At le Pic [Lake Superior] a Louis Boileau, Interpreter, appears; At Lac Aux Flambeau voyageur Basile Beaulieu.
I believe both these latter two men are members of the Hudon dit Beaulieu family who later settled in Minnesota; I will mention them later.

Another listing in this same book has the men at the Lower Red River Department in 1805, and Joseph Beaulieu is listed there as well, with Louis Boileau at Pic Dept., and Basil Beaulieu at Lac des Flambeaux.

These lists must be copied from original records somewhere which I have not found; perhaps they are in the Hudson's Bay archives but not on microfilm reels.
They probably came from the following book, in fact:

From: "Les Bourgeois de la Compagnie du nord-ouest, original journals, narratives, letters, etc., relating to the Northwest Company," par L. R. Massan (New York: Antiquarian Press, 1960) vol. 1.
"List des bourgeois, commis, engages, et voyageurs de la Compagnie du Nord-ouest apres la fusion de 1804:
Le Bas de la Riviere Rouge: Voyageurs -- Contre Maitres, Jos. Beaulieu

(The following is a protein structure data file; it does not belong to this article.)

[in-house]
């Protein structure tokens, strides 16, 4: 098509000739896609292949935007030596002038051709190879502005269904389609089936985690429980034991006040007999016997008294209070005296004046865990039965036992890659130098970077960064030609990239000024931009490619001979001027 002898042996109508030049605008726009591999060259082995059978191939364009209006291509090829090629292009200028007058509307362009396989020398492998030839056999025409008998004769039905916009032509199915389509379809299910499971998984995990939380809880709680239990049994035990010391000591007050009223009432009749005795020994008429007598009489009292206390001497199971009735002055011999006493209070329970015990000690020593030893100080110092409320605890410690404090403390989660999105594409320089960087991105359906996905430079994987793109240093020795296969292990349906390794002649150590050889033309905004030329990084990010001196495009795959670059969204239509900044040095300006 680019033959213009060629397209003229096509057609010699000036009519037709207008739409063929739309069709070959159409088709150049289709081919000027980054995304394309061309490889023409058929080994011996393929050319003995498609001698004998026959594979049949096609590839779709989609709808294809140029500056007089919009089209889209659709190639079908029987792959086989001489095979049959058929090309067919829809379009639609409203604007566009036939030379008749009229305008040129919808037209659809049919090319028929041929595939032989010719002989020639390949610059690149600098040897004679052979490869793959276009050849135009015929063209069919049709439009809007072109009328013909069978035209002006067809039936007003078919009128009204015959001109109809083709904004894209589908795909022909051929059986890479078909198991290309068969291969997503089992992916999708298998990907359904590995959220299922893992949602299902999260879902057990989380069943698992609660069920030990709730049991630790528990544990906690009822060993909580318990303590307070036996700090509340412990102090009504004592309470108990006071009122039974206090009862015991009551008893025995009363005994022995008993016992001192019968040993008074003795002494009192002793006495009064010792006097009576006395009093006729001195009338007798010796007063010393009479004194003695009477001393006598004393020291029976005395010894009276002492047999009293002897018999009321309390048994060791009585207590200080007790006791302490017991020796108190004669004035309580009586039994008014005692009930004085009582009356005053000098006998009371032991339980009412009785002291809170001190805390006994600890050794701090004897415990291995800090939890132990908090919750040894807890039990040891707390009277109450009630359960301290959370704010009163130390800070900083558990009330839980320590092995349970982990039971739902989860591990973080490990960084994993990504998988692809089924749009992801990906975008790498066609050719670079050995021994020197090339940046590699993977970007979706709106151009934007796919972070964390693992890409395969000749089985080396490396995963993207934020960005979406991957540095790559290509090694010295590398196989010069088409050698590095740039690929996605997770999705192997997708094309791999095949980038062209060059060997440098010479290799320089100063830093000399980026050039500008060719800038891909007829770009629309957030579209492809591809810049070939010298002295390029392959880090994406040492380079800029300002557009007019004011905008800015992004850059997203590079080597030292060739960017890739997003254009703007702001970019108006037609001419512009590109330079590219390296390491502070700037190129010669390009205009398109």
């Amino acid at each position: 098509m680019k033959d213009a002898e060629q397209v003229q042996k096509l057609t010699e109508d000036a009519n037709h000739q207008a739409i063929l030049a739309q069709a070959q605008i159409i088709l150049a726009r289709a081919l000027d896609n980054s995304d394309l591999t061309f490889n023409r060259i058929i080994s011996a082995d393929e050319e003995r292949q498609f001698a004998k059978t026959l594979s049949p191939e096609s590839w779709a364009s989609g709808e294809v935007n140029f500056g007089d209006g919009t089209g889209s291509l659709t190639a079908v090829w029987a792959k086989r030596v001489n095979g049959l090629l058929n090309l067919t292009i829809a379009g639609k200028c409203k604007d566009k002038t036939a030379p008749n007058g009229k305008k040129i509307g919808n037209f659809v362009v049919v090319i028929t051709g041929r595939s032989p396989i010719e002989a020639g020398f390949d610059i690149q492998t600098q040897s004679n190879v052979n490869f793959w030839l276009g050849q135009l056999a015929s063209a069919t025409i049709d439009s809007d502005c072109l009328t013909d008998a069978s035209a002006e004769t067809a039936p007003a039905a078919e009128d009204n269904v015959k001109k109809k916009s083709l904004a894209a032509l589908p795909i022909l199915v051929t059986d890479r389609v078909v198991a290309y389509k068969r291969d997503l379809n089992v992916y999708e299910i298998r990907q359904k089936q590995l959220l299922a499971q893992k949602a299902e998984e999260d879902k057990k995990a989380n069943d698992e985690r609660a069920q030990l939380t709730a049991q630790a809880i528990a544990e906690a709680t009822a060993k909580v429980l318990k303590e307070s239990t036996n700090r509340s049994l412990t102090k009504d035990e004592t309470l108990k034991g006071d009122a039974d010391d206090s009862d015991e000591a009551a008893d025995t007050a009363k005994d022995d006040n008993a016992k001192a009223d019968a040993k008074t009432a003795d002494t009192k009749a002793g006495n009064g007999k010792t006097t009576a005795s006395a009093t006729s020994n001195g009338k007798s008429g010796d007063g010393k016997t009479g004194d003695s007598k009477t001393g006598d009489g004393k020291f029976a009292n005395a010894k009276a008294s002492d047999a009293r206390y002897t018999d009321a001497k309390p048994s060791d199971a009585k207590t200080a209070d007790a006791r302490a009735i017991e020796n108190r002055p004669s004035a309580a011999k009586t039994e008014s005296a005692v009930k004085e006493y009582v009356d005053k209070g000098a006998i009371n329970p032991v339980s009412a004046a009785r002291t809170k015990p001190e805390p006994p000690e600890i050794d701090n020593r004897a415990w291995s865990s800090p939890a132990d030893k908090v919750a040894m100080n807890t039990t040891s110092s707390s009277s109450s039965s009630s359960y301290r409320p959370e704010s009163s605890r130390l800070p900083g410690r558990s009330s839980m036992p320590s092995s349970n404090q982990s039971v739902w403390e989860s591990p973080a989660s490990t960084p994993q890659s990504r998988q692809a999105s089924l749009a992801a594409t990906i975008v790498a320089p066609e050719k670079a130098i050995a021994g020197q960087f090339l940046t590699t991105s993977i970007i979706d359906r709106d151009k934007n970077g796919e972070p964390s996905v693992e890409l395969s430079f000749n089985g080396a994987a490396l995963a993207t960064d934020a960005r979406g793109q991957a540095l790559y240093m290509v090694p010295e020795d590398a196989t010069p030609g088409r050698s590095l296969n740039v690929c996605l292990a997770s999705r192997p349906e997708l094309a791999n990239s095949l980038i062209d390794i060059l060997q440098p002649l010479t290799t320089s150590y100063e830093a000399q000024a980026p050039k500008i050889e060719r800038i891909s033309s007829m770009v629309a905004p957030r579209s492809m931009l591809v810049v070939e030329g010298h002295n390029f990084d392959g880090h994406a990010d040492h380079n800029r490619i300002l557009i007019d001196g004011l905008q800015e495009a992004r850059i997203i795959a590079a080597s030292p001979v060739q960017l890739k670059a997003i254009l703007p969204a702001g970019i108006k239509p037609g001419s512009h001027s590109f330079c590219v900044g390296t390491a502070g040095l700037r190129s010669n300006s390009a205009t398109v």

Le Pic: Interprete, Louis Boileau; Lac la Flambeaux: Voyaguers, Basile Beaulieu."
Payette got his information from here, but where did author L. R. Massan find the original list?
Somewhere there has to be primary information -- where?

From: "New Light on the Early History of the Greater Northwest -- the Manuscript Journals of Alexander Henry, Fur Trader of the Northwest Comapny, and of David Thompson, Official Geographer and Explorer of the Same Company, 1799-1814 -- Exploration and Adventure among the Indians on the Red, Saskatchewan, Missouri and Columbia River," editor Elliott Coues:

From Alexander Henry's Journal -- "Oct. 2nd 1805 -- We set off for Pembina River with Le Sueur, Huneau and wife. Fire on the plains in every direction; burned our horses' feet passing through smoldering turf. We slept at night in Beaulieu's tent on Sale River."
The footnote says: "Beaulieu is a very old name in these annals. A half-breed family of that name was found on Slave R. when the N.W. Co. first reached it, in or about 1778, showing prior presence of the French so far as this.
"Francois Beaulieu, one of that family, born in the region, was one of the six voyageurs who started with (Sir) A. McKenzie for the Pacific May 9th, 1793, from the place where the party had wintered on Peace R., he was baptized by Mgr. Tache in 1848, then supposed to be over 70 years old, and died Nov. 1872, almost a centenarian.
"The Beaulieu of the text is Jospeh, listed as voyageur contre-maitre, N.W.Co., Lower Red R., 1804.